Abstract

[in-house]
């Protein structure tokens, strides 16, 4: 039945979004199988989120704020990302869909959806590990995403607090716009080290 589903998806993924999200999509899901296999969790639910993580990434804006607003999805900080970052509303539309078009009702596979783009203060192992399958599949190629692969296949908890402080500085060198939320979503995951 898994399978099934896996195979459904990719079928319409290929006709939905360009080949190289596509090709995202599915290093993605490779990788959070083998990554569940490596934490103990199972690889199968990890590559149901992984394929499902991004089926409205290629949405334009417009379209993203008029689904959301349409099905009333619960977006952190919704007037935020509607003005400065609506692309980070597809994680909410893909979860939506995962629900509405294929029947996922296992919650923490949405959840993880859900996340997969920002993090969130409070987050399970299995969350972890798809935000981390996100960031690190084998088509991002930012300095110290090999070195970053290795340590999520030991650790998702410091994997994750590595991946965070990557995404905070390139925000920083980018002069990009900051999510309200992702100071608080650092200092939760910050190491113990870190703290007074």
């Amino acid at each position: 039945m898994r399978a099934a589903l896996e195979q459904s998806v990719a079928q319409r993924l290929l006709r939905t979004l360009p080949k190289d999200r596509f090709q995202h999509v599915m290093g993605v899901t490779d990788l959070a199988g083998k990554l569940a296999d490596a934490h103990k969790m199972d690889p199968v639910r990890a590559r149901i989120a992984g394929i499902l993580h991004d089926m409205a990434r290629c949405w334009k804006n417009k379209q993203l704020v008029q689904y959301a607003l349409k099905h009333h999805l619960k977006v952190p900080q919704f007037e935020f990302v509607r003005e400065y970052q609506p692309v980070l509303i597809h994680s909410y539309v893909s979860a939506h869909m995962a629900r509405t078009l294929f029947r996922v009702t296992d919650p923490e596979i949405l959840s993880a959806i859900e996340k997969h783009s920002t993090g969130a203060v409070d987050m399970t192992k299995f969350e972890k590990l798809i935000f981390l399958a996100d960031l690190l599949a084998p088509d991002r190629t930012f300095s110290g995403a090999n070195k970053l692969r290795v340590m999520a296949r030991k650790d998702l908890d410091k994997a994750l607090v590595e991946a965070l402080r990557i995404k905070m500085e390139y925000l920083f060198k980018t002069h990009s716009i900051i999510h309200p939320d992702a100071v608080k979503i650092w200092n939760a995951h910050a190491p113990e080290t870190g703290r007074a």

This paper describes the optical analysis, construction, testing, and application of a cell for measuring <i>in situ</i> IR reflection spectra in the C-H stretching region of monolayer films of long-chain alkanethiolates on evaporated Au films beneath a thin overlayer (∼1 μm) of aqueous solution. The cell facilitates the interchange of sample (monolayer-coated) and reference substrates—a major improvement over previous designs. This allows the acquisition of an IR reflection spectrum of a monolayer without the application of electrochemical or polarization-modulation methods. The optical properties of the cell are analyzed within the context of classical electromagnetic theory; the effects of angle of incidence, solution layer thickness, and solution composition (H<sub>2</sub>O and D<sub>2</sub>,O) and the refractive indices of the IR-transparent window material on the observed spectrum are specifically examined. Calculations of both the mean-square electric fields and the reflection spectra for a monolayer of octadecanethiolate on Au are presented. From these results, conditions to achieve high surface detectability are identified, and optically induced alterations in the intensities and shapes of the monolayer spectrum are delineated. Spectra for the same monolayer are measured to test these predictions as well as to assess the practical limitations of the experimental technique.

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